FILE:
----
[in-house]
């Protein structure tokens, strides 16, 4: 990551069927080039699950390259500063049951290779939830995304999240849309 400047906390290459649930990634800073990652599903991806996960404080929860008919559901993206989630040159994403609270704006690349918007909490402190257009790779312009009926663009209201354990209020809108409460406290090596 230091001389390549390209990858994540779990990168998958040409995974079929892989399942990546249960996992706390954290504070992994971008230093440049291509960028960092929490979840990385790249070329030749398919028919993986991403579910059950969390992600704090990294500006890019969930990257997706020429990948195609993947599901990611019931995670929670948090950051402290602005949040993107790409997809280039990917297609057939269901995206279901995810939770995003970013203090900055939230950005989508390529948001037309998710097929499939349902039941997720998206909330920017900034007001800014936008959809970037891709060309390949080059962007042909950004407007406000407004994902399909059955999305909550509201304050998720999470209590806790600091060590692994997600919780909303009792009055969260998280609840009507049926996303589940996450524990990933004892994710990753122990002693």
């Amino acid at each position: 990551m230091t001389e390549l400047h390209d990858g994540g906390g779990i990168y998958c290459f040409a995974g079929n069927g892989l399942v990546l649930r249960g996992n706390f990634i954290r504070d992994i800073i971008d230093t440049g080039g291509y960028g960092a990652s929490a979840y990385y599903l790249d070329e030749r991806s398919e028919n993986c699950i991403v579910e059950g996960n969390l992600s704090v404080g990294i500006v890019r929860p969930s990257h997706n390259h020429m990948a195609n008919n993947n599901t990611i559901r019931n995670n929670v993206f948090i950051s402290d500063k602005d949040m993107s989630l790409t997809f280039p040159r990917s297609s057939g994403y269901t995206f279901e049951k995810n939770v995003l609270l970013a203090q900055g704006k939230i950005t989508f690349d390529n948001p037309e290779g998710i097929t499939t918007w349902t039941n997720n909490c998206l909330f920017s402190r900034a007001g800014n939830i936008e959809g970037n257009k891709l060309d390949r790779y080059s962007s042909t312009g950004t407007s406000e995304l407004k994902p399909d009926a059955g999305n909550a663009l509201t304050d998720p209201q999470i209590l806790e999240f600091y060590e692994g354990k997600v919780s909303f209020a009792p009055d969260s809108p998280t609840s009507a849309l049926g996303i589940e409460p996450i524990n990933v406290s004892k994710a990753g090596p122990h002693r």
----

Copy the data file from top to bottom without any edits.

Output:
[in-house]
């Protein structure tokens, strides 16, 4: 990551069927080039699950390259500063049951290779939830995304999240849309 400047906390290459649930990634800073990652599903991806996960404080929860008919559901993206989630040159994403609270704006690349918007909490402190257009790779312009009926663009209201354990209020809108409460406290090596 230091001389390549390209990858994540779990990168998958040409995974079929892989399942990546249960996992706390954290504070992994971008230093440049291509960028960092929490979840990385790249070329030749398919028919993986991403579910059950969390992600704090990294500006890019969930990257997706020429990948195609993947599901990611019931995670929670948090950051402290602005949040993107790409997809280039990917297609057939269901995206279901995810939770995003970013203090900055939230950005989508390529948001037309998710097929499939349902039941997720998206909330920017900034007001800014936008959809970037891709060309390949080059962007042909950004407007406000407004994902399909059955999305909550509201304050998720999470209590806790600091060590692994997600919780909303009792009055969260998280609840009507049926996303589940996450524990990933004892994710990753122990002693």
């Amino acid at each position: 990551m230091t001389e390549l400047h390209d990858g994540g906390g779990i990168y998958c290459f040409a995974g079929n069927g892989l399942v990546l649930r249960g996992n706390f990634i954290r504070d992994i800073i971008d230093t440049g080039g291509y960028g960092a990652s929490a979840y990385y599903l790249d070329e030749r991806s398919e028919n993986c699950i991403v579910e059950g996960n969390l992600s704090v404080g990294i500006v890019r929860p969930s990257h997706n390259h020429m990948a195609n008919n993947n599901t990611i559901r019931n995670n929670v993206f948090i950051s402290d500063k602005d949040m993107s989630l790409t997809f280039p040159r990917s297609s057939g994403y269901t995206f279901e049951k995810n939770v995003l609270l970013a203090q900055g704006k939230i950005t989508f690349d390529n948001p037309e290779g998710i097929t499939t918007w349902t039941n997720n909490c998206l909330f920017s402190r900034a007001g800014n939830i936008e959809g970037n257009k891709l060309d390949r790779y080059s962007s042909t312009g950004t407007s406000e995304l407004k994902p399909d009926a059955g999305n909550a663009l509201t304050d998720p209201q999470i209590l806790e999240f600091y060590e692994g354990k997600v919780s909303f209020a009792p009055d969260s809108p998280t609840s009507a849309l049926g996303i589940e409460p996450i524990n990933v406290s004892k994710a990753g090596p122990h002693r």